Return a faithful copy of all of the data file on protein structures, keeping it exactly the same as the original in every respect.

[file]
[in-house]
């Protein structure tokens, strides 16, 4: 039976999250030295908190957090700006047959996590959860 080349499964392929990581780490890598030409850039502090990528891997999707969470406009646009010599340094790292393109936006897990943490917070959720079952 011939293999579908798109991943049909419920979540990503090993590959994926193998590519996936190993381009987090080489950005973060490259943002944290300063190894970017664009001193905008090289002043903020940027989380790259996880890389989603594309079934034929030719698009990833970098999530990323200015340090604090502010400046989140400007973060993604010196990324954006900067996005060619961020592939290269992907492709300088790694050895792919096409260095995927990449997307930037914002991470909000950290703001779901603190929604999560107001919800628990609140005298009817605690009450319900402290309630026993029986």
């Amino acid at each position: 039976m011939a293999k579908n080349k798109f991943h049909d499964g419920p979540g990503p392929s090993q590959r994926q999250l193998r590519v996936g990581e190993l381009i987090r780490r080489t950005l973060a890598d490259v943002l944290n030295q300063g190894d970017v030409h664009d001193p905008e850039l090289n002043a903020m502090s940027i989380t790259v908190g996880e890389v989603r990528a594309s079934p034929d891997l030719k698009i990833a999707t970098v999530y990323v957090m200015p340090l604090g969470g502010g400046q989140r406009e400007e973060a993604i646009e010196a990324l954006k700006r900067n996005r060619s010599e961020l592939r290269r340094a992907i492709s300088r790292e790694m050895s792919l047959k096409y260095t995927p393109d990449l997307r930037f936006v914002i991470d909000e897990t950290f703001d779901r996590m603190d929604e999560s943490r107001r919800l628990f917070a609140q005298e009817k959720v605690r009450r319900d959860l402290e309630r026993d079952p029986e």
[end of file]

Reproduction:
[in-house]
């Protein structure tokens, strides 16, 4: 039976999250030295908190957090700006047959996590959860 080349499964392929990581780490890598030409850039502090990528891997999707969470406009646009010599340094790292393109936006897990943490917070959720079952 011939293999579908798109991943049909419920979540990503090993590959994926193998590519996936190993381009987090080489950005973060490259943002944290300063190894970017664009001193905008090289002043903020940027989380790259996880890389989603594309079934034929030719698009990833970098999530990323200015340090604090502010400046989140400007973060993604010196990324954006900067996005060619961020592939290269992907492709300088790694050895792919096409260095995927990449997307930037914002991470909000950290703001779901603190929604999560107001919800628990609140005298009817605690009450319900402290309630026993029986």
């Amino acid at each position: 039976m011939a293999k579908n080349k798109f991943h049909d499964g419920p979540g990503p392929s090993q590959r994926q999250l193998r590519v996936g990581e190993l381009i987090r780490r080489t950005l973060a890598d490259v943002l944290n030295q300063g190894d970017v030409h664009d001193p905008e850039l090289n002043a903020m502090s940027i989380t790259v908190g996880e890389v989603r990528a594309s079934p034929d891997l030719k698009i990833a999707t970098v999530y990323v957090m200015p340090l604090g969470g502010g400046q989140r406009e400007e973060a993604i646009e010196a990324l954006k700006r900067n996005r060619s010599e961020l592939r290269r340094a992907i492709s300088r790292e790694m050895s792919l047959k096409y260095t995927p393109d990449l997307r930037f936006v914002i991470d909000e897990t950290f703001d779901r996590m603190d929604e999560s943490r107001r919800l628990f917070a609140q005298e009817k959720v605690r009450r319900d959860l402290e309630r026993d079952p029986e």